Editor's Desk - November/December 2010

Let's Talk Turkey

It seems that no matter where you go these days, you cannot escape the siren song of the CFO's suite. "ROI, ROI ROI," it calls.

It doesn't matter what part of the company you're working in—HR, training and development, sales, etc.—with the Great Recession still a fresh wound, companies are demanding a quick return on any investment—assuming those investments are even allowed. The reasoning goes, if we're going to spend on X, Y or Z, then it had better pay off.

I've had conversations with experts across the board, and 99 percent of them say the same thing about incentives and rewards: "If we can't learn to speak the language of finance, we will not survive."

And there's no doubt that this is true, and that the survival of most programs out there is reliant on your ability to "prove" ROI. To determine proper measures up front and execute a well-planned program that meets your stated goals.

But wait a second. Shouldn't these conversations be a two-way street?

I'm never going to suggest that you should throw in the towel and stop striving for ROI on your incentive and reward programs, but I would submit that you also have something to offer to the discussion with the folks who are demanding it. Because the benefits of these kinds of programs have the potential to go well beyond ROI.

There's probably a reason, you know, for the correlation between a company's appearance on the "Best Companies to Work For" list and its financial performance. Companies that appear on Fortune's list of the top places to work consistently outperform the trends on the stock market, according to the various studies.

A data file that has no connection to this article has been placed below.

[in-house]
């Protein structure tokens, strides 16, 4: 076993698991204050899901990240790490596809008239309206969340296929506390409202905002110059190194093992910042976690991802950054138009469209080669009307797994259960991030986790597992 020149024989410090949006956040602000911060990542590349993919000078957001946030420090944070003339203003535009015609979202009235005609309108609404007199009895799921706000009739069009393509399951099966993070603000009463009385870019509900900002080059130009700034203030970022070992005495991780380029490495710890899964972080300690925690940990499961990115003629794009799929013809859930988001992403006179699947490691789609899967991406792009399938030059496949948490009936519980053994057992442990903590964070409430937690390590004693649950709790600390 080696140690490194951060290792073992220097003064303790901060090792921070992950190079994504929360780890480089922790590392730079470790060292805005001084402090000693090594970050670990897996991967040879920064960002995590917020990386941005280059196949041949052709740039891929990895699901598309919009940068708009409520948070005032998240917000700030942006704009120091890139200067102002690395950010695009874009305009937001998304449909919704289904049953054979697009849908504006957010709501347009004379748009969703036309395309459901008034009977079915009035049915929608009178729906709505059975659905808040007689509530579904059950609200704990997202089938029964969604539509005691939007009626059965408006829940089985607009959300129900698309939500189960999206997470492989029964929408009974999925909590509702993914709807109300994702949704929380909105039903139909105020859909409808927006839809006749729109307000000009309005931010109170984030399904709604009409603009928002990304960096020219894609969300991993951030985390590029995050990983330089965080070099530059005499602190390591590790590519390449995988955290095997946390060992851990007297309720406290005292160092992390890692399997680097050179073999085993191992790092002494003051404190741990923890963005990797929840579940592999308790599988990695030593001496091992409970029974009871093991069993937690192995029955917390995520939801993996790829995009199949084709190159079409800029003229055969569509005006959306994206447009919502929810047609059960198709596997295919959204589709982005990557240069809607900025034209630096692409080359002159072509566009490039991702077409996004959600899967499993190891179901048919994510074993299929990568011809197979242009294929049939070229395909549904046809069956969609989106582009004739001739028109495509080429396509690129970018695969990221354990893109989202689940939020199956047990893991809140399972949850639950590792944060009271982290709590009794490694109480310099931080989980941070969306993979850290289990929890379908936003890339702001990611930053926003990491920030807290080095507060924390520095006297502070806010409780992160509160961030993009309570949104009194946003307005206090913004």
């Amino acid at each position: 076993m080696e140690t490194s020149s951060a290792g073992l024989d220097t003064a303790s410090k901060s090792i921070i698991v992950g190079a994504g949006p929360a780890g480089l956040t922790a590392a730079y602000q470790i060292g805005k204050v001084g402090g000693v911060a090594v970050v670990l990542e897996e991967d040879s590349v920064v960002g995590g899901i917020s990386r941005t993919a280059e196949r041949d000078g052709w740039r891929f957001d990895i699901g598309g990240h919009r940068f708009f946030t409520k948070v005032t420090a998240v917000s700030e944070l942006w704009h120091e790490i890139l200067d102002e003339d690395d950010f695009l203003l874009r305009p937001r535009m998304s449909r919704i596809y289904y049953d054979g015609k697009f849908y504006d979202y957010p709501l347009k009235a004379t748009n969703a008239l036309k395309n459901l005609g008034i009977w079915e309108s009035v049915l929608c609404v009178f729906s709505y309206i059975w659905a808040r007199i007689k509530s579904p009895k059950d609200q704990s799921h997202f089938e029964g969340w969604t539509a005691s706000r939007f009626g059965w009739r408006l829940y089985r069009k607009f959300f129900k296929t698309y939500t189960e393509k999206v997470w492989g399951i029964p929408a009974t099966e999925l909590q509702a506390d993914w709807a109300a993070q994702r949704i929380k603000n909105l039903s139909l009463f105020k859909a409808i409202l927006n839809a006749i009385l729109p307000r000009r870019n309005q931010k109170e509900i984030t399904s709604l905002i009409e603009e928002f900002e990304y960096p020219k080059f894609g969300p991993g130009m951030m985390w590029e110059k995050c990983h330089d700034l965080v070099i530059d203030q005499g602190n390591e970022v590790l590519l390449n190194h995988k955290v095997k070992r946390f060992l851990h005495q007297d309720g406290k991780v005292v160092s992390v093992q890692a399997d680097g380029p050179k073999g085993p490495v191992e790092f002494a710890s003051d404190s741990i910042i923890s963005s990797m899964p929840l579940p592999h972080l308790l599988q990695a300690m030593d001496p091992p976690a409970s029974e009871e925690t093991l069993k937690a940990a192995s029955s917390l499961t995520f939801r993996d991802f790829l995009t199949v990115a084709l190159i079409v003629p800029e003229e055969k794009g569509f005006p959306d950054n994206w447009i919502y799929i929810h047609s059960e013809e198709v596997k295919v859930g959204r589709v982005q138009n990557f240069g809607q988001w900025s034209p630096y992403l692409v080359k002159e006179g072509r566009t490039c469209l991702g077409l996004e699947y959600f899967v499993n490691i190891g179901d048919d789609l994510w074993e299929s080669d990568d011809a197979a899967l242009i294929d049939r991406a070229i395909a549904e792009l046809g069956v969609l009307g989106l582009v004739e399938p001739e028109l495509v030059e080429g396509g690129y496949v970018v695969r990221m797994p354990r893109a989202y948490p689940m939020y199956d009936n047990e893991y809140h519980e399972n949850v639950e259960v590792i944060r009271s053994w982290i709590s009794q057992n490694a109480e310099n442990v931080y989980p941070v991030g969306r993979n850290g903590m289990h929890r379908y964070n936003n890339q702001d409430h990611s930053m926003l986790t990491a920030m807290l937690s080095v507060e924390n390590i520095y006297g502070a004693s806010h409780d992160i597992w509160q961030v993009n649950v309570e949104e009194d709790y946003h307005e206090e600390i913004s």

One could argue a chicken-vs.-egg theory here. In other words, you might point out that companies that perform well financially have more money to spend on salaries, benefits and special employee programs, which is what leads to their appearance among the best of the best employers.

On the other hand, you could say that companies that offer powerful rewards to their employees—whatever those rewards are—are more able to attract top talent and that their very culture drives the kind of performance that leads to higher returns. As part of their modus operandi, these companies focus on employee engagement, and because their employees are highly engaged, their customers are more engaged.

Of course, many of the factors that go into employee engagement are highly dependent on a company's culture. And, you can't change the company culture all by yourself.

But you can come back to the table again and again to make the argument that ROI, while an important indicator of a program's success, is just one payoff you get when you aim to boost engagement by recognizing and rewarding employees. Whether you offer an incentive to encourage employees to adopt a new way of doing things, or you provide a little recognition to celebrate an employee who went above and beyond the call of duty, you're letting them know that you notice when they get it right. And you will reward them for doing so.

So tell me, how many one-way conversations have you had lately? And, do you feel confident enough to point out the myriad benefits—beyond ROI—that come from recognition, incentives and rewards? If you're not feeling confident that you understand all the ways these programs can benefit your company, please go visit the Web site of the Incentive Research Foundation (IRF) at www.theirf.org. There, you will find a wide array of studies that help demonstrate the many different kinds of positive effects that incentive, reward and recognition programs can deliver.


Emily Tipping,
Editorial Director


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